A bitter pill for the Penguins
(1) Detroit v. (2) Pittsburgh
Red Wings win series 4-2
"I haven't experienced a Stanley Cup final loss before. It's not a good feeling," an emotional Sidney Crosby said as he sat in his stall.
There would be no news conference on this night. He was too crushed to get up from his stall. His Pittsburgh Penguins lost the Stanley Cup final to the Detroit Red Wings and left Crosby with a pain like no other he's felt in his 20 years.
"Yes, definitely ... definitely," said the Penguins captain.
A year ago, I was at a championship game and it was a different player crying his eyes out, trying to make sense of an all-too-long season that was all for naught. The conversation was similar, but so, too, was the underlying determination.
Crosby's down now, but I doubt that lasts for long.
Last May, it was the Memorial Cup, where the host Vancouver Giants took the championship against their bitter rival, the Medicine Hat Tigers.
And the best player for the losing side that afternoon just happened to be Darren Helm.
Afterwards, in sombre circumstances, I chatted with Helm a little, asking what he felt the near future held. As a 20-year-old fifth-round pick of one of the NHL's top contenders, a realistic best-case scenario was likely a tour with the Red Wings' AHL affiliate, but Helm said he had designs on playing in Detroit in 2007-08.
Twelve months later, he's a Stanley Cup champion.
The point being that, in sport, heartbreak's not all that far removed from jubilation, and predicting how that road goes is incredibly difficult. As much as Helm tried to will his Tigers to victory last year, he couldn't — but there was a lesson there, valuable experience that paid off down the line.
And I think the same can be said of Sidney Crosby. There's no doubt in my mind he'll get here again, and maybe next time, he'll get his due.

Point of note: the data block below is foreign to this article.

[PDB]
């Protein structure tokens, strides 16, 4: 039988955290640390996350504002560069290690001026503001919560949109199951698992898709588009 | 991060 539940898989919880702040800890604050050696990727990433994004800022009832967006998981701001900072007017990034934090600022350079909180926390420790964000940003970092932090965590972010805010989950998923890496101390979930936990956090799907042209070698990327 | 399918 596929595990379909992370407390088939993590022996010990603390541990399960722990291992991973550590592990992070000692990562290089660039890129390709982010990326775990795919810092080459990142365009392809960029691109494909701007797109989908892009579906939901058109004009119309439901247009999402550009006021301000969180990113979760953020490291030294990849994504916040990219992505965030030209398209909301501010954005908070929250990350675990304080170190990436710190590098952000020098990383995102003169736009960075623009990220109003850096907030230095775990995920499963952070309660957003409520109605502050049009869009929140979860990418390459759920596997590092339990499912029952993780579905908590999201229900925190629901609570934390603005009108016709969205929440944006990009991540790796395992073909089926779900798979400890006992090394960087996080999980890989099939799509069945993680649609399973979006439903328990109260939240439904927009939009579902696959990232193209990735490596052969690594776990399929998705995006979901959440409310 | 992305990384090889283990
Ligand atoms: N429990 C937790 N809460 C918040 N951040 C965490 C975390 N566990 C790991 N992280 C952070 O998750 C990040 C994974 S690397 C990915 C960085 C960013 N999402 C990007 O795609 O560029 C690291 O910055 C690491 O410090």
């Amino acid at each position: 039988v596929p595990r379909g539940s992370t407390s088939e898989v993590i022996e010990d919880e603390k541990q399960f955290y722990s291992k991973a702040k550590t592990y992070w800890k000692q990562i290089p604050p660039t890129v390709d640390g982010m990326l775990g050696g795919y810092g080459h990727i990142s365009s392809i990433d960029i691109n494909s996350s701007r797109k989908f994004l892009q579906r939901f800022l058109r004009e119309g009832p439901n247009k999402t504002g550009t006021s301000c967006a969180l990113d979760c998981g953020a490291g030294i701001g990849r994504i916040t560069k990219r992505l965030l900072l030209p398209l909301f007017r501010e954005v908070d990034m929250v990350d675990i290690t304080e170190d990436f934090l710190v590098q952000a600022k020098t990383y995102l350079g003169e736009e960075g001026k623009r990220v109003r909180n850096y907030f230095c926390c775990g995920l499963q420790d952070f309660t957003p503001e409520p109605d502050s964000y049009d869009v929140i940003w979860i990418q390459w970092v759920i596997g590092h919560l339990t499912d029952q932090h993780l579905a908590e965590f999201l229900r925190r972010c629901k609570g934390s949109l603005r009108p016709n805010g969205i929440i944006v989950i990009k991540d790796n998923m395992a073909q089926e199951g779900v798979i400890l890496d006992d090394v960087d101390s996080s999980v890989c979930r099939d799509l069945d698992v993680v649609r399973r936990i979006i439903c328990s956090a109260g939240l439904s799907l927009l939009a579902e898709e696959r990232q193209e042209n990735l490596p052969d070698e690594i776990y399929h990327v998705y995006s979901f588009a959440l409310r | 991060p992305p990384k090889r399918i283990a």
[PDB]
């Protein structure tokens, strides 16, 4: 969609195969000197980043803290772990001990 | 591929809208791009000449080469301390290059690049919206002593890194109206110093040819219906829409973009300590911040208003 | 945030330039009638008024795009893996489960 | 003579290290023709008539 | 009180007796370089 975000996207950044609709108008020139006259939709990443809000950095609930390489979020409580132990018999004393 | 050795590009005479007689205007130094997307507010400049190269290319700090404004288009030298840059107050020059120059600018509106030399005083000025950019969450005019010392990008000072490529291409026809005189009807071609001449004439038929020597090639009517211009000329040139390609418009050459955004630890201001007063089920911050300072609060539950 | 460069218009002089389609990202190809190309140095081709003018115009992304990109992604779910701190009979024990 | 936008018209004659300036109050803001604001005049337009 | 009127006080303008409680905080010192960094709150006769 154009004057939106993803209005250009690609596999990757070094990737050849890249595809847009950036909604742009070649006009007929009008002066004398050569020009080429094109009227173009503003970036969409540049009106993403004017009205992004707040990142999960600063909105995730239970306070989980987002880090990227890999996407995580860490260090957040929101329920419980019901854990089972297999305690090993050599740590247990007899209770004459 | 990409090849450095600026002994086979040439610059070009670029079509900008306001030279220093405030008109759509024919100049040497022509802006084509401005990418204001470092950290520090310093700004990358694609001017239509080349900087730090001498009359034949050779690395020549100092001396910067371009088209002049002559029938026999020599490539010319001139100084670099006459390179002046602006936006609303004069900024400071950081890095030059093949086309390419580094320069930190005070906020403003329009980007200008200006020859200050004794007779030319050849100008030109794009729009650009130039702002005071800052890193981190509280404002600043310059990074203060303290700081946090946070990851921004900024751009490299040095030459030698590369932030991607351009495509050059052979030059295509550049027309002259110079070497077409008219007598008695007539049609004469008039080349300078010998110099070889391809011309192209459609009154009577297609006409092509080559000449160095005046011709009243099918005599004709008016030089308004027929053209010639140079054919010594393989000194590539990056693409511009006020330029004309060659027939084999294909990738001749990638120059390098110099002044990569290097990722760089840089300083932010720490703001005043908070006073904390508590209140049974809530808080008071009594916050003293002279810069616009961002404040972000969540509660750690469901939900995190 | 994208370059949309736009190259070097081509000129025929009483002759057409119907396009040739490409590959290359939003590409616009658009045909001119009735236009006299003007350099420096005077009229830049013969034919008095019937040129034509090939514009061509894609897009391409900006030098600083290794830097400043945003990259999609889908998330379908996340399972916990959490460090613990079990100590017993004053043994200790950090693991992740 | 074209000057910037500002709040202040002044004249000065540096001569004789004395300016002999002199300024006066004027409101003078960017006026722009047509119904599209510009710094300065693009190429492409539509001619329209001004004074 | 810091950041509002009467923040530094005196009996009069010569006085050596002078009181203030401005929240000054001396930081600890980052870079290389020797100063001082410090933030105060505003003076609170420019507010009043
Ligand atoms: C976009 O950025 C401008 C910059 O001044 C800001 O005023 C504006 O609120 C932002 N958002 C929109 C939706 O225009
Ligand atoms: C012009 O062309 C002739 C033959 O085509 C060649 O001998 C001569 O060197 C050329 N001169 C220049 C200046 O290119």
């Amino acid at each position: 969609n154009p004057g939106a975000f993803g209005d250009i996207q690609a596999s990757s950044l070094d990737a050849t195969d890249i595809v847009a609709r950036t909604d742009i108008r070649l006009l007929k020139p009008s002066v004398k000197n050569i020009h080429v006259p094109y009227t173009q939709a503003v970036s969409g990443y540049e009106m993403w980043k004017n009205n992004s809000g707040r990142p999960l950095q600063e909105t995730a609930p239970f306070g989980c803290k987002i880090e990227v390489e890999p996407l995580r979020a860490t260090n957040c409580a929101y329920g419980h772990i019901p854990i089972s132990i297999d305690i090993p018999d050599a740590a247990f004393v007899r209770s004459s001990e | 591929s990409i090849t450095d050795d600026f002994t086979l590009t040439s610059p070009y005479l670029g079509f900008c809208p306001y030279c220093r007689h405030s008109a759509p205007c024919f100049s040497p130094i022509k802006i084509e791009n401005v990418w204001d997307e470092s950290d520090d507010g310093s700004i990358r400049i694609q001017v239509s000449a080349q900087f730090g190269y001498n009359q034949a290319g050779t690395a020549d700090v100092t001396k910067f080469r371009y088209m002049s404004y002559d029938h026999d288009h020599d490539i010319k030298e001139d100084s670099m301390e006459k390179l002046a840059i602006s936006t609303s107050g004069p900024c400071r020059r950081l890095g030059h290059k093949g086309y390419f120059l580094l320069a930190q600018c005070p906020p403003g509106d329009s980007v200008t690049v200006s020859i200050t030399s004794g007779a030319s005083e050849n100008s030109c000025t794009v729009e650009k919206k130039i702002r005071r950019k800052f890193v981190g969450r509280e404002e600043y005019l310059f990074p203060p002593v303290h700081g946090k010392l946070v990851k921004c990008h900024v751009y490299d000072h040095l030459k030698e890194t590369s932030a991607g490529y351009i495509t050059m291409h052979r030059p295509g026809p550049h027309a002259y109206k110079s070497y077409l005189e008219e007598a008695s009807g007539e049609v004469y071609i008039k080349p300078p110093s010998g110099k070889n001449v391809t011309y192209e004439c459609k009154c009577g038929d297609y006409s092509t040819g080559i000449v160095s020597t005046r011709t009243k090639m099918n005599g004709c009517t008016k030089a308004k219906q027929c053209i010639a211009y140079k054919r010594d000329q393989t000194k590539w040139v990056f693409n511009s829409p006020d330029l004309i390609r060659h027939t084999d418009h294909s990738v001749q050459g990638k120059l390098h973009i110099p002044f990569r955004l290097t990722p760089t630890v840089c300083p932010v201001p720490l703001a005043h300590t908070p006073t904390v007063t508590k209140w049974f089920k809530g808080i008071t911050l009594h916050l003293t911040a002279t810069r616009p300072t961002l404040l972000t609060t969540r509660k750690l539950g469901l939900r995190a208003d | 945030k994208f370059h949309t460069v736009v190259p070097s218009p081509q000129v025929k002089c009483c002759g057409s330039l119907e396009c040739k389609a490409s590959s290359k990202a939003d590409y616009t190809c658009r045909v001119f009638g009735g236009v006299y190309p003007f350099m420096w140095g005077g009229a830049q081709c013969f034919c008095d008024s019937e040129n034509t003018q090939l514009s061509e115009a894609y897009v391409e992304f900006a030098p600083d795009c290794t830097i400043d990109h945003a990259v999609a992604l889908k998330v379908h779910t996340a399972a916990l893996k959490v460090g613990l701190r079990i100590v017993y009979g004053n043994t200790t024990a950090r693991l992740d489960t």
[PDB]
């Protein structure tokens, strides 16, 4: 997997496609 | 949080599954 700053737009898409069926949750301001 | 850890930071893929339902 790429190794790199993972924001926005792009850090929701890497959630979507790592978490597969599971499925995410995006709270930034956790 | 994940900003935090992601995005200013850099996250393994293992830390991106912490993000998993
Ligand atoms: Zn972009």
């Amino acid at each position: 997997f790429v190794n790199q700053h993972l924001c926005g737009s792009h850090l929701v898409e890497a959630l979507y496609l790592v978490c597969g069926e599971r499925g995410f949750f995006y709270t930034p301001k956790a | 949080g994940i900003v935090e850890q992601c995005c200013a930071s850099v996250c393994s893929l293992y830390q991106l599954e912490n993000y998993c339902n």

Ultimately, the better team won this year, and I think the fact the series went six games flattered Pittsburgh. Without a heroic performance from Marc-Andre Fleury in Game 5, this series would have wrapped up Monday in Detroit.
Still, the Penguins showed heart by not folding after being heavily outplayed in Games 1 and 2, and there are positives to glean from the fact this young team advanced to within two wins of a championship.
But there's also a cost to not winning now.
Pittsburgh GM Ray Shero has some incredibly difficult decisions to make this off-season, with 10 unrestricted free agents of note and three soon-to-be RFAs expected to claim those big-dollar contracts youngsters have been getting under this CBA.
It's going to be very difficult for the Penguins to maintain a lot of continuity going forward, something that can't be said for the champions. Detroit's UFA class consists of a backup goaltender who won't be back (Dom Hasek), two depth forwards that will return for a song or retire (Dallas Drake and Darren McCarty), and three blueliners who will be glad to return or can be easily replaced (Chris Chelios, Brad Stuart and Andreas Lilja).
These Red Wings will be back, good as new, next season — especially considering how criminally under the cap they currently are heading into 2008-09. And, these days, June 4 isn't all that late for a season to go.
You hear this every year at this time, but a repeat could be in the cards.